Models of GJ 436b and GJ 1214b predict clouds that could be made out of potassium chloride or zinc sulfide at the scorching temperatures of several hundred degrees Fahrenheit predicted to be found in these atmospheres. “You would expect very different kinds of clouds to form on these planets than you would find, say, on Earth,” said Kreidberg.

The Chicago team had to make a big effort to conclusively determine the nature of GJ 1214b’s cloudy atmosphere. Kreidberg explained, “We really pushed the limits of what is possible with Hubble to make this measurement — our work devoted more Hubble time to a single exoplanet than ever before. This advance lays the foundation for characterizing other Earths with similar techniques.

“Looking forward, the James Webb Space Telescope will be transformative. The new capabilities of this telescope will allow us to peer through the clouds on GJ 1214b and similar exoplanets.”

Abstract of Nature paper (Laura Kreidberg et al.)

Recent surveys have revealed that planets intermediate in size between Earth and Neptune (‘super-Earths’) are among the most common planets in the Galaxy. Atmospheric studies are the next step towards developing a comprehensive understanding of this new class of object. Much effort has been focused on using transmission spectroscopy to characterize the atmosphere of the super-Earth archetype GJ 1214b, but previous observations did not have sufficient precision to distinguish between two interpretations for the atmosphere. The planet’s atmosphere could be dominated by relatively heavy molecules, such as water (for example, a 100 per cent water vapour composition), or it could contain high-altitude clouds that obscure its lower layers. Here we report a measurement of the transmission spectrum of GJ 1214b at near-infrared wavelengths that definitively resolves this ambiguity. The data, obtained with the Hubble Space Telescope, are sufficiently precise to detect absorption features from a high mean-molecular-mass atmosphere. The observed spectrum, however, is featureless. We rule out cloud-free atmospheric models with compositions dominated by water, methane, carbon monoxide, nitrogen or carbon dioxide at greater than 5σ confidence. The planet’s atmosphere must contain clouds to be consistent with the data.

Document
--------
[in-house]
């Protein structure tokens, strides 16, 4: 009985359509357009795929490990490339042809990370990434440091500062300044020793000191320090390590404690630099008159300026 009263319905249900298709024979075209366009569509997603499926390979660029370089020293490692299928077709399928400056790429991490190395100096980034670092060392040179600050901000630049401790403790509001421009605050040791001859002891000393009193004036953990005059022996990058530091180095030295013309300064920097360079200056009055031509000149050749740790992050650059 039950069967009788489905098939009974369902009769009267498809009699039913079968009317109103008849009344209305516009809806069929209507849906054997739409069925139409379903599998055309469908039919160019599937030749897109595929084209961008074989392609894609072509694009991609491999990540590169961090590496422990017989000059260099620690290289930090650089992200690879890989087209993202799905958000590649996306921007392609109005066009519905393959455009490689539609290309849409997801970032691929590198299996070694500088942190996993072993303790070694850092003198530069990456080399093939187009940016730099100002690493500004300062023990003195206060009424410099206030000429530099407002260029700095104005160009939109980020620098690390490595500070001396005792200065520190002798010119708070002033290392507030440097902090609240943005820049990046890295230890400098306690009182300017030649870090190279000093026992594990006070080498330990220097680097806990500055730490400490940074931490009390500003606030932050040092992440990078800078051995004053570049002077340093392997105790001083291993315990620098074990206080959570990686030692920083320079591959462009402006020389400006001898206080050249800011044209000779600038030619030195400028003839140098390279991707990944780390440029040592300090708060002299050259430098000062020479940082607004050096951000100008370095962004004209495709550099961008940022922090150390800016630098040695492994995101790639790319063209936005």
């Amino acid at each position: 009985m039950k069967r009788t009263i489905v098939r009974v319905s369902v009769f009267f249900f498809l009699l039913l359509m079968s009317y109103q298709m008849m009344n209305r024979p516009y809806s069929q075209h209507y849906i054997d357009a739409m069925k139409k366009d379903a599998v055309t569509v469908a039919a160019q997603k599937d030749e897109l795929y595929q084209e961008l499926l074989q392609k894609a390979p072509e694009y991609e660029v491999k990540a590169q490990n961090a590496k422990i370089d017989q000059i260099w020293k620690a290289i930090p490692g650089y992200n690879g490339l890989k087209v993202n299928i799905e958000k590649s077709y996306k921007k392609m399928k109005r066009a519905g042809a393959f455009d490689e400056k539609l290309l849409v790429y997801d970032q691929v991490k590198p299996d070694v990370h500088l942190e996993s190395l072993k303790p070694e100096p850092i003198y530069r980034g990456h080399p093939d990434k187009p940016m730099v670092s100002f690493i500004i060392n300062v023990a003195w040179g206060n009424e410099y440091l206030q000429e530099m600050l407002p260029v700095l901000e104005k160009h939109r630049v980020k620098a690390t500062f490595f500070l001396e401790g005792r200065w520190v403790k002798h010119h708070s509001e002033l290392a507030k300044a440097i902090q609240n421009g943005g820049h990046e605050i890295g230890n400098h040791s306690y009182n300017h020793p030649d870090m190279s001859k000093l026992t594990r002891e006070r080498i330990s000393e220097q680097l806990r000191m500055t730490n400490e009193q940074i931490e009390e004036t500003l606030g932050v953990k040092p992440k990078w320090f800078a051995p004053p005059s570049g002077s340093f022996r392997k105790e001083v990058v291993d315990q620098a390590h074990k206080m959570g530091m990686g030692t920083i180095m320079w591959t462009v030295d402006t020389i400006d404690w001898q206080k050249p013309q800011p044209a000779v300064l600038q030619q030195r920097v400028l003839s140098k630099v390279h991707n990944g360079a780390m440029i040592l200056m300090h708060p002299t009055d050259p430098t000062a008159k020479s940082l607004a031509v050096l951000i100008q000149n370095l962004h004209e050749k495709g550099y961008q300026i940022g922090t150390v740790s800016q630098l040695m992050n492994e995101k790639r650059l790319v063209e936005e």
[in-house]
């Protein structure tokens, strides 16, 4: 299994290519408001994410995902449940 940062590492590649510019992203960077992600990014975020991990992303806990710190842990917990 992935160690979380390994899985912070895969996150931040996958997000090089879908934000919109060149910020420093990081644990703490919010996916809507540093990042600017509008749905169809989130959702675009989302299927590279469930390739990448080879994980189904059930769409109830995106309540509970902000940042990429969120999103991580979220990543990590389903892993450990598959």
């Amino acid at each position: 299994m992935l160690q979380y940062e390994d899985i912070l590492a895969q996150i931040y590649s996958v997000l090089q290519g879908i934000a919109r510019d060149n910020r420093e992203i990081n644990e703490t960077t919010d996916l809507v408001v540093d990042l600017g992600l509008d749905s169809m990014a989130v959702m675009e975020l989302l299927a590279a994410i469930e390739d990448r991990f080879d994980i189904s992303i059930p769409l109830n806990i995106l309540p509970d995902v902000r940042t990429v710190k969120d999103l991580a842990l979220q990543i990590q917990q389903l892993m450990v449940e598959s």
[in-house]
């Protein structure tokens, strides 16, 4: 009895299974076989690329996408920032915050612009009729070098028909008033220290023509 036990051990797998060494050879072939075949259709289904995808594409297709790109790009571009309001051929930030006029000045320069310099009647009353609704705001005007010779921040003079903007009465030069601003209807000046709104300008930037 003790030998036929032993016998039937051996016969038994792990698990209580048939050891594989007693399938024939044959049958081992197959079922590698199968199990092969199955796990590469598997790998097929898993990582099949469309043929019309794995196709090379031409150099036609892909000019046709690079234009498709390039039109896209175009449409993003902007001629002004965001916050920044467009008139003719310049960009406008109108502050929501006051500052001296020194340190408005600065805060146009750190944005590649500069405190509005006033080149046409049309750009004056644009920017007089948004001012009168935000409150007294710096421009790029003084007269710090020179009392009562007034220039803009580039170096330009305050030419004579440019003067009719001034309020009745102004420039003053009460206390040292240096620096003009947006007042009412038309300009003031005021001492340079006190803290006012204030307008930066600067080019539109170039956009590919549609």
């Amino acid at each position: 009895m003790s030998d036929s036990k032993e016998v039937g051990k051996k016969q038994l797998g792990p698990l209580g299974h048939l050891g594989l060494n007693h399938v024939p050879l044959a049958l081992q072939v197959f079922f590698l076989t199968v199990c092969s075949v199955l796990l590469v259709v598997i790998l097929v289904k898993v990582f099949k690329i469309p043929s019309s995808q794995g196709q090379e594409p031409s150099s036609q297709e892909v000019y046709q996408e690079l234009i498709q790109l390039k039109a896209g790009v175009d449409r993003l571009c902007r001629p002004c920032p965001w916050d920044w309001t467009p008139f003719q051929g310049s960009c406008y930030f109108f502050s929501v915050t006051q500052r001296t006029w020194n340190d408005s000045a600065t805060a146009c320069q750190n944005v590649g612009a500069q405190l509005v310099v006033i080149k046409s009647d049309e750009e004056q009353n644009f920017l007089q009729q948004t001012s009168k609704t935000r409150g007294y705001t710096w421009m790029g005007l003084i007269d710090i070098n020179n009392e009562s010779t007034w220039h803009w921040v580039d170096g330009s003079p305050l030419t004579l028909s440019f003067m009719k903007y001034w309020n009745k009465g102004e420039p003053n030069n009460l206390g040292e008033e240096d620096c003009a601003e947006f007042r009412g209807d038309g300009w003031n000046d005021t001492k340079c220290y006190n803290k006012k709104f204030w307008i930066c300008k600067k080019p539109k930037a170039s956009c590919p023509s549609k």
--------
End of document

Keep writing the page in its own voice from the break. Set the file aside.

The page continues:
Abstract of Nature paper (Heather A. Knutson et al.)

GJ 436b is a warm — approximately 800 kelvin — exoplanet that periodically eclipses its low-mass (half the mass of the Sun) host star, and is one of the few Neptune-mass planets that is amenable to detailed characterization. Previous observations have indicated that its atmosphere has a ratio of methane to carbon monoxide that is 105 times smaller than predicted by models for hydrogen-dominated atmospheres at these temperatures. A recent study proposed that this unusual chemistry could be explained if the planet’s atmosphere is significantly enhanced in elements heavier than hydrogen and helium. Here we report observations of GJ 436b’s atmosphere obtained during transit. The data indicate that the planet’s transmission spectrum is featureless, ruling out cloud-free, hydrogen-dominated atmosphere models with an extremely high significance of 48σ. The measured spectrum is consistent with either a layer of high cloud located at a pressure level of approximately one millibar or with a relatively hydrogen-poor (three per cent hydrogen and helium mass fraction) atmospheric composition.